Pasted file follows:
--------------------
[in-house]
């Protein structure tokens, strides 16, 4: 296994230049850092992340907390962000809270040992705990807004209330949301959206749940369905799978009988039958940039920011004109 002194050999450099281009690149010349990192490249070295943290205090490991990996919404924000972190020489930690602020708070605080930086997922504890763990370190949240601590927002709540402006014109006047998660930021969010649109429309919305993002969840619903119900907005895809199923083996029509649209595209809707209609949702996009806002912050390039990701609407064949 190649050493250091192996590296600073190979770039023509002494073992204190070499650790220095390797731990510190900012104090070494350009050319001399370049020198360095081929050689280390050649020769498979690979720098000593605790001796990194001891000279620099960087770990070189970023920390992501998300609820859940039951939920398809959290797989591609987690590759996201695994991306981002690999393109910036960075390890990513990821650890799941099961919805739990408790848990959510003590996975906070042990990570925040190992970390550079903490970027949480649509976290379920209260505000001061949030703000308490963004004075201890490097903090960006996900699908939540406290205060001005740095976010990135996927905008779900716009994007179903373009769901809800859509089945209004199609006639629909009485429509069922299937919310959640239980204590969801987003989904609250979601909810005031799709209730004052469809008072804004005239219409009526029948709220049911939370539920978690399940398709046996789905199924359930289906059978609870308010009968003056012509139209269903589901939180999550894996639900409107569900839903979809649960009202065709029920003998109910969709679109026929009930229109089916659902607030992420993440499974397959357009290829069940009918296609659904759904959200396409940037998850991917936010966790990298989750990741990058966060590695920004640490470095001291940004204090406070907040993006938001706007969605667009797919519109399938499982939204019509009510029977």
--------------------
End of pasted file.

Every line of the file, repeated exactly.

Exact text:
[in-house]
């Protein structure tokens, strides 16, 4: 296994230049850092992340907390962000809270040992705990807004209330949301959206749940369905799978009988039958940039920011004109 002194050999450099281009690149010349990192490249070295943290205090490991990996919404924000972190020489930690602020708070605080930086997922504890763990370190949240601590927002709540402006014109006047998660930021969010649109429309919305993002969840619903119900907005895809199923083996029509649209595209809707209609949702996009806002912050390039990701609407064949 190649050493250091192996590296600073190979770039023509002494073992204190070499650790220095390797731990510190900012104090070494350009050319001399370049020198360095081929050689280390050649020769498979690979720098000593605790001796990194001891000279620099960087770990070189970023920390992501998300609820859940039951939920398809959290797989591609987690590759996201695994991306981002690999393109910036960075390890990513990821650890799941099961919805739990408790848990959510003590996975906070042990990570925040190992970390550079903490970027949480649509976290379920209260505000001061949030703000308490963004004075201890490097903090960006996900699908939540406290205060001005740095976010990135996927905008779900716009994007179903373009769901809800859509089945209004199609006639629909009485429509069922299937919310959640239980204590969801987003989904609250979601909810005031799709209730004052469809008072804004005239219409009526029948709220049911939370539920978690399940398709046996789905199924359930289906059978609870308010009968003056012509139209269903589901939180999550894996639900409107569900839903979809649960009202065709029920003998109910969709679109026929009930229109089916659902607030992420993440499974397959357009290829069940009918296609659904759904959200396409940037998850991917936010966790990298989750990741990058966060590695920004640490470095001291940004204090406070907040993006938001706007969605667009797919519109399938499982939204019509009510029977």